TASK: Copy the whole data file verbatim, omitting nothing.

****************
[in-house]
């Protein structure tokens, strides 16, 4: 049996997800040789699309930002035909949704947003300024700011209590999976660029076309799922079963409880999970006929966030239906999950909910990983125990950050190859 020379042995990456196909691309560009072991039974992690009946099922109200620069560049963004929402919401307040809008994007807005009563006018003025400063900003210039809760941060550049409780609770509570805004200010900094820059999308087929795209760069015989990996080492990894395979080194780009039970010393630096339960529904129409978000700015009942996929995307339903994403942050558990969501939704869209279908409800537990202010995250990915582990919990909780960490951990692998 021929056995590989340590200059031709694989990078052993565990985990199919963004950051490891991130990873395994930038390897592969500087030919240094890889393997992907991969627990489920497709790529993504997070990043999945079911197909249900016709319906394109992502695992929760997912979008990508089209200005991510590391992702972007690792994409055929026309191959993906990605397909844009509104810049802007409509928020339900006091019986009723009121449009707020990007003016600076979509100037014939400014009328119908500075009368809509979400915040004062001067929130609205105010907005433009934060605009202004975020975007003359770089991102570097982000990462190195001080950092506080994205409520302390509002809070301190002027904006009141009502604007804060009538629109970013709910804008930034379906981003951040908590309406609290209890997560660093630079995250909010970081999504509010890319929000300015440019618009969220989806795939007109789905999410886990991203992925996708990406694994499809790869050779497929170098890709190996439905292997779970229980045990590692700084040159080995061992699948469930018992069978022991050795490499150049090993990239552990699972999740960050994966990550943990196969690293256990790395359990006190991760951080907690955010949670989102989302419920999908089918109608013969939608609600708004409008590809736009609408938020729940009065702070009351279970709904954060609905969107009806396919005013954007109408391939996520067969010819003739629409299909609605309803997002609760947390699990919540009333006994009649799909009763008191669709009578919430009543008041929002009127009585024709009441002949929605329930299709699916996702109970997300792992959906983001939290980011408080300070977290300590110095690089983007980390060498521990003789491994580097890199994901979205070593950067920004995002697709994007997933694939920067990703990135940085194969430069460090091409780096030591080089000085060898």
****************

[in-house]
């Protein structure tokens, strides 16, 4: 049996997800040789699309930002035909949704947003300024700011209590999976660029076309799922079963409880999970006929966030239906999950909910990983125990950050190859 020379042995990456196909691309560009072991039974992690009946099922109200620069560049963004929402919401307040809008994007807005009563006018003025400063900003210039809760941060550049409780609770509570805004200010900094820059999308087929795209760069015989990996080492990894395979080194780009039970010393630096339960529904129409978000700015009942996929995307339903994403942050558990969501939704869209279908409800537990202010995250990915582990919990909780960490951990692998 021929056995590989340590200059031709694989990078052993565990985990199919963004950051490891991130990873395994930038390897592969500087030919240094890889393997992907991969627990489920497709790529993504997070990043999945079911197909249900016709319906394109992502695992929760997912979008990508089209200005991510590391992702972007690792994409055929026309191959993906990605397909844009509104810049802007409509928020339900006091019986009723009121449009707020990007003016600076979509100037014939400014009328119908500075009368809509979400915040004062001067929130609205105010907005433009934060605009202004975020975007003359770089991102570097982000990462190195001080950092506080994205409520302390509002809070301190002027904006009141009502604007804060009538629109970013709910804008930034379906981003951040908590309406609290209890997560660093630079995250909010970081999504509010890319929000300015440019618009969220989806795939007109789905999410886990991203992925996708990406694994499809790869050779497929170098890709190996439905292997779970229980045990590692700084040159080995061992699948469930018992069978022991050795490499150049090993990239552990699972999740960050994966990550943990196969690293256990790395359990006190991760951080907690955010949670989102989302419920999908089918109608013969939608609600708004409008590809736009609408938020729940009065702070009351279970709904954060609905969107009806396919005013954007109408391939996520067969010819003739629409299909609605309803997002609760947390699990919540009333006994009649799909009763008191669709009578919430009543008041929002009127009585024709009441002949929605329930299709699916996702109970997300792992959906983001939290980011408080300070977290300590110095690089983007980390060498521990003789491994580097890199994901979205070593950067920004995002697709994007997933694939920067990703990135940085194969430069460090091409780096030591080089000085060898």